One of the great ironies of American sports is the most popular game in the world, soccer, is still considered by many in this country as a curiosity, in the same league as disc golf and dodgeball. It was recently reported that more people watched the average Women's National Basketball League game on television than a Major League Soccer (MLS) match.

This week MLS announced that its new 2015 television contract is almost triple the revenue of its expiring contact. While this is no doubt good news for MLS, the $70-million-a-year contract with ESPN and Fox (FOX) is but a pittance compared to the television rights paid to the big three sports: $930 million to the National Basketball Association; $1.6 billion to Major League Baseball; and a whopping $5.9 billion to the National Football League. The National Hockey League, incidentally, just signed an eight-year, $4.8 billion deal for the Canadian market, which also includes some MLB games.

In a further indignity, the ranking of these sports worldwide, as defined by number of viewers, places baseball at number eight, American football at number nine, and basketball at number 10. Ice hockey does not make the top 10 list.

Soccer has been a running joke in American sports for a while: soccer is 22 guys in shorts running around on a field and then Germany or Brazil wins. But the joke in the long term is going to be on anyone who fails to recognize the forces lining up to give America's big three sports, especially basketball and baseball, a run for American television sports revenue. There are four reasons for this scenario.


According to the latest annual ESPN Sports Poll, 30% of American households have someone who plays soccer. Only baseball comes close to that kind of penetration.

Of soccer, Rich Luker, the researcher who has been heading ESPN's poll since 1994, notes that the U.S. avid soccer fan base is 10%, just trailing baseball at 13.9% and basketball at 14.4%.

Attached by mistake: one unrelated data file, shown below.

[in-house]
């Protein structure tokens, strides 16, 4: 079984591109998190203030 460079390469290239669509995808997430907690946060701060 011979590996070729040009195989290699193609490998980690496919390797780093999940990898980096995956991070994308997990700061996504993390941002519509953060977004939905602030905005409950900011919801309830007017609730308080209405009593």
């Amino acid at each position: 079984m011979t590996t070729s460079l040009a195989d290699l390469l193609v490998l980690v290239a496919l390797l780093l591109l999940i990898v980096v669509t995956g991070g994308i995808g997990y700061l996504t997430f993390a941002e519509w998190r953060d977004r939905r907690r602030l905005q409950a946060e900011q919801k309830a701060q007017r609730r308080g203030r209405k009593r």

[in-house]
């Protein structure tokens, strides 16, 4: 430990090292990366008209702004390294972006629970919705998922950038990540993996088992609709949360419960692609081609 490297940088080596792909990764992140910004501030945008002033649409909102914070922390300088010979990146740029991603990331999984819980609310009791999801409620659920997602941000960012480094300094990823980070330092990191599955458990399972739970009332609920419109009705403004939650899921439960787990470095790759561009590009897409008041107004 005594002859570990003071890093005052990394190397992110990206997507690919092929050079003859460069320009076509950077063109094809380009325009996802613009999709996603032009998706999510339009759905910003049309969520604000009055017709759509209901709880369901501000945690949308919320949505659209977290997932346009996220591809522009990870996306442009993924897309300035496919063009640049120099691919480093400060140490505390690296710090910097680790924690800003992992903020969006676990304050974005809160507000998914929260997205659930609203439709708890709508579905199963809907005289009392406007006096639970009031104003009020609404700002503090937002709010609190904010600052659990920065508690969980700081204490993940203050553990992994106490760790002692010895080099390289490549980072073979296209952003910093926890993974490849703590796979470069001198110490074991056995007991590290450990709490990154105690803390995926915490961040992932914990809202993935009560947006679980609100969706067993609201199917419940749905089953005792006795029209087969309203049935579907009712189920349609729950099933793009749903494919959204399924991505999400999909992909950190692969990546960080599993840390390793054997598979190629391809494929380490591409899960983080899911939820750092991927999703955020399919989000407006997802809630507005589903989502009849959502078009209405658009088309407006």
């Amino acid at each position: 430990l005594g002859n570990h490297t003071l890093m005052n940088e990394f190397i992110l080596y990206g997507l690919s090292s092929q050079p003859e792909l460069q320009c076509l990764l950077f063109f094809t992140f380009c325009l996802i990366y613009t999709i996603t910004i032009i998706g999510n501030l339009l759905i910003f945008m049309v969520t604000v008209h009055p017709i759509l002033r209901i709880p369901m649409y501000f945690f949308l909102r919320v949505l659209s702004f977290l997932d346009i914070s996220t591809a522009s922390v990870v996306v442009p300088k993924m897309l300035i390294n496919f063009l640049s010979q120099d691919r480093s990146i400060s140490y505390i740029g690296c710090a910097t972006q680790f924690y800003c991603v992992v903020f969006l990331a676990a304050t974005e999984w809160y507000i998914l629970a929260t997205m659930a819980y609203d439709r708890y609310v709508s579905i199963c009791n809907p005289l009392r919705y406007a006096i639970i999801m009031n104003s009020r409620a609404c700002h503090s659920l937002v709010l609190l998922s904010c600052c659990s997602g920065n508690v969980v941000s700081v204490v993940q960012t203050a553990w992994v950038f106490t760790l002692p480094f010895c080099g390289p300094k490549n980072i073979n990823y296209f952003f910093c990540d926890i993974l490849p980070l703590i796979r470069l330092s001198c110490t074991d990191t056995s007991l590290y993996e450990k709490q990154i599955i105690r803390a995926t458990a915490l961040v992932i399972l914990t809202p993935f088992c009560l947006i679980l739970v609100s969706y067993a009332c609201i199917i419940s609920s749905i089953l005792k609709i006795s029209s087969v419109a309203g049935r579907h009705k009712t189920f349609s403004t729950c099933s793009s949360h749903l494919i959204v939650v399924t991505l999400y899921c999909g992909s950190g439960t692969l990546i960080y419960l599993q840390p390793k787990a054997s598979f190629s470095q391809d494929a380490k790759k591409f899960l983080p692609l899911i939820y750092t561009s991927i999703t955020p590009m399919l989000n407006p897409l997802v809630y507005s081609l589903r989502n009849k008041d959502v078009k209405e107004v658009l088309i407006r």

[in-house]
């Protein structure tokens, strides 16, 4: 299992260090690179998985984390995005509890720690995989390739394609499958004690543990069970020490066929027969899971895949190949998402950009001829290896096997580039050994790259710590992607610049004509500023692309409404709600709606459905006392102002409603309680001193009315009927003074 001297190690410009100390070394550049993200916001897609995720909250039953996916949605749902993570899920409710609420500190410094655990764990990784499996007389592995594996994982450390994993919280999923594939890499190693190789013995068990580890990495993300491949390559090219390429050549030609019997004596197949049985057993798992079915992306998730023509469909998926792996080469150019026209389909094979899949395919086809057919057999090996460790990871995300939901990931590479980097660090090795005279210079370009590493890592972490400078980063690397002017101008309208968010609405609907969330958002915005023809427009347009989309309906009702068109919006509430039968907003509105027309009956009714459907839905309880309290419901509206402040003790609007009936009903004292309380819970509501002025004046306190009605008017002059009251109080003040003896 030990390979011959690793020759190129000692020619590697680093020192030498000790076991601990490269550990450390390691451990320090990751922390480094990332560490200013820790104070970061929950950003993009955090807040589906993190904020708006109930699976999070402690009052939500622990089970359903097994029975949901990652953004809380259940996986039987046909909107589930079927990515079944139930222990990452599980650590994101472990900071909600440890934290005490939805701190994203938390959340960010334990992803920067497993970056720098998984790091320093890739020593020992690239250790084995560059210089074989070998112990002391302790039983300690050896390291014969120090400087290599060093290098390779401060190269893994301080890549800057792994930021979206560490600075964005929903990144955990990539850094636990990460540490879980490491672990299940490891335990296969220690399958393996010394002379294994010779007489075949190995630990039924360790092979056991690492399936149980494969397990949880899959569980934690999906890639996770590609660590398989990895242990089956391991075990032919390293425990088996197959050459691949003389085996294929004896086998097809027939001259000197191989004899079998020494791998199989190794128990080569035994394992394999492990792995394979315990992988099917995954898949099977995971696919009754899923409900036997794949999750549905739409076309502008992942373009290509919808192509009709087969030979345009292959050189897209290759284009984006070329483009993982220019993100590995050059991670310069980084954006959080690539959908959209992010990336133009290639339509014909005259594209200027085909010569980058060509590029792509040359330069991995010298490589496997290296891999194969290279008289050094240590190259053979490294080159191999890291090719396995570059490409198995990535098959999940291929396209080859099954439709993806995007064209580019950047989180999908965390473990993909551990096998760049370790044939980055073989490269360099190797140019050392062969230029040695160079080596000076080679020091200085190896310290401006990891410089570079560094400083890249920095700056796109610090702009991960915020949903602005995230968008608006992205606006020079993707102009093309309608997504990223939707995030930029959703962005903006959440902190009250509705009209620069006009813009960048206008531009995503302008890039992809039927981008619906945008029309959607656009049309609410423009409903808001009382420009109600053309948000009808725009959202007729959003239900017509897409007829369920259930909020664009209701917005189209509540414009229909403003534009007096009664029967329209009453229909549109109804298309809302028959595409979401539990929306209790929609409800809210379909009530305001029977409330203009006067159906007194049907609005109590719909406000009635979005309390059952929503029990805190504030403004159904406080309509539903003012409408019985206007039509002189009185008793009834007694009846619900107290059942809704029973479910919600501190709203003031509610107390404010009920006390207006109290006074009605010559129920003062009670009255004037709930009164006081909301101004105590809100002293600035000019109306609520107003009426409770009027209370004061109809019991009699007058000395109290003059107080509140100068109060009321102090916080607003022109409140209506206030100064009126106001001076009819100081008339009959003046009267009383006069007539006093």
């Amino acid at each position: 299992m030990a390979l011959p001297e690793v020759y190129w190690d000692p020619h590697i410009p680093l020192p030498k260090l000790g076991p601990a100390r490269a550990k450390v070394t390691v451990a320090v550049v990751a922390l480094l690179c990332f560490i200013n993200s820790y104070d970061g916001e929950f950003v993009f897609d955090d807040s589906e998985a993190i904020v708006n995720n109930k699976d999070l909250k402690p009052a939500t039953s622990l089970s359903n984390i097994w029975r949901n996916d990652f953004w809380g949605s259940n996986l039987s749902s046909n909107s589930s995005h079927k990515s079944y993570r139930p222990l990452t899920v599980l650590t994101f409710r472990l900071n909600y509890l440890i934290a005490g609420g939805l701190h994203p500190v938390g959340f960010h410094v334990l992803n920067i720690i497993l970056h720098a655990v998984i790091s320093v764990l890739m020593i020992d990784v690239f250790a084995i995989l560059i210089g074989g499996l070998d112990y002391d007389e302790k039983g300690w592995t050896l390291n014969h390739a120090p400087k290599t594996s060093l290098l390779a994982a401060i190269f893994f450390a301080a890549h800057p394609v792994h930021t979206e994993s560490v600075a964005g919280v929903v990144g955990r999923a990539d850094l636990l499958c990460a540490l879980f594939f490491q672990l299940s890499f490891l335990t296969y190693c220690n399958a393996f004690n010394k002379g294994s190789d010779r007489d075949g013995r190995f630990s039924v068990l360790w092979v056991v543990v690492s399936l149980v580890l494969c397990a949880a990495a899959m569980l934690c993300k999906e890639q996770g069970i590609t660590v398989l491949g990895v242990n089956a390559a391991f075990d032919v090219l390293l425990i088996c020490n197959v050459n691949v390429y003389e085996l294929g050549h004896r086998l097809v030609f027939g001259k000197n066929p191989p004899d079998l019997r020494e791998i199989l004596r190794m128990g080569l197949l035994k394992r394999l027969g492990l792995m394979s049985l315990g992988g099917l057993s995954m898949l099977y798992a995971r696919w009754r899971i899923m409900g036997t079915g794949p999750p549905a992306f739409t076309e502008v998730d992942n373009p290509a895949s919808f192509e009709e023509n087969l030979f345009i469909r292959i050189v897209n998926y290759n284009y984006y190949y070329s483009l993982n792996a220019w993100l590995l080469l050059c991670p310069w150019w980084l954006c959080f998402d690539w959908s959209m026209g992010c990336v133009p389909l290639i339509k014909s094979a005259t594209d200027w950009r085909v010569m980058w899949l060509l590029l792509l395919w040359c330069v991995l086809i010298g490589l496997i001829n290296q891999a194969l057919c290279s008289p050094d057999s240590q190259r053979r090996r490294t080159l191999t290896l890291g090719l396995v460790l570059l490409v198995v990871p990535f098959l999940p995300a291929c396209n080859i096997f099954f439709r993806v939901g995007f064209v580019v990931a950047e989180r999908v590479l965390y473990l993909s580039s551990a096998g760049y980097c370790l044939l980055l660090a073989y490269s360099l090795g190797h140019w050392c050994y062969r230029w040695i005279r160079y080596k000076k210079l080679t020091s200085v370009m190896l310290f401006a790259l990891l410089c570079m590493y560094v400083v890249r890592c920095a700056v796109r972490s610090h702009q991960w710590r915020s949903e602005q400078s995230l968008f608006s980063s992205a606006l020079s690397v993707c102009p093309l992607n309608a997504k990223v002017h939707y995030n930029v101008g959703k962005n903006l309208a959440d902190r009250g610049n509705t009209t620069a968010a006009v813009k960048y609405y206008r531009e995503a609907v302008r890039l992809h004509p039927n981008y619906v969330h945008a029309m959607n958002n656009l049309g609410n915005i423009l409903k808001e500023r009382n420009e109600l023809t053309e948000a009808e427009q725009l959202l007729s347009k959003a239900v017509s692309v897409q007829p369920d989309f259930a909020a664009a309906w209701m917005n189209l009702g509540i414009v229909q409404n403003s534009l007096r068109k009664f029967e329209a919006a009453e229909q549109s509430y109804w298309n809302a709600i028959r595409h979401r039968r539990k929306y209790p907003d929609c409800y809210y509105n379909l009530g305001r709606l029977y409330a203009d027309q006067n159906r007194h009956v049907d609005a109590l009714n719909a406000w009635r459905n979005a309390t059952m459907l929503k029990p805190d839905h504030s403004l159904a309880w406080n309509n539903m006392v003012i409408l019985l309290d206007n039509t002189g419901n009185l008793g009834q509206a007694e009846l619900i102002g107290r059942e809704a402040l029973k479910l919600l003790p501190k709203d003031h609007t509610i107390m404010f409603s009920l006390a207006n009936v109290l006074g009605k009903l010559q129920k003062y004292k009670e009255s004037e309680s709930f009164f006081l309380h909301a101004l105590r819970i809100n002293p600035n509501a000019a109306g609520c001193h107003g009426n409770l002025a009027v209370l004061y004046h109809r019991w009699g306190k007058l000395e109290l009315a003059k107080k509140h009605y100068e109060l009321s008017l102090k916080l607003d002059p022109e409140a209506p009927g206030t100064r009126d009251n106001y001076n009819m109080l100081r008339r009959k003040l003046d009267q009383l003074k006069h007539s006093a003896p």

"Based on the way it is trending, I believe global soccer will soon be four or five times bigger than it is today, and MLS's fan base will triple or quadruple," Luker said.

This assertion is supported by data from the U.S. Soccer Federation, which notes the number of youth playing soccer since 1990 has doubled to over 4 million, and stats from the Sporting Goods Manufacturing Association that the number of high school soccer players has doubled in the same time frame. Also, Latinos are the fastest-growing population segment in America and they tend to be huge soccer fans.

The English connection 

Worldwide television revenue for the top flight English Premiere League (EPL) generates nearly double the revenue of the National Football League, within shouting distance of the $10 billion mark. The EPL is a powerful example for MLS to emulate, which has growing ties to the league. English players are being recruited to MLS to play out their career, starting with David Beckham in 2007 in a five-year, $50 million deal. Beckham left MLS to play on a French club in his final year where he helped the team win its league championship. Beckham, a shrewd businessman, is reportedly on the verge of exercising his option to own an MLS expansion team in Miami.

Jermaine Defoe, 31, who has played on the English national team, just agreed to a transfer to MLS in an estimated $10 million deal for the transfer fee from his EPL club and a $6 million annual salary. Other name EPL players are predicted to follow. American sports franchise owners now are principle owners of six of the 20 clubs in the EPL, including Boston Red Sox owner John Henry. All this cross-pollination will only help MLS increase its worldwide and U.S. fan base.

Big league problems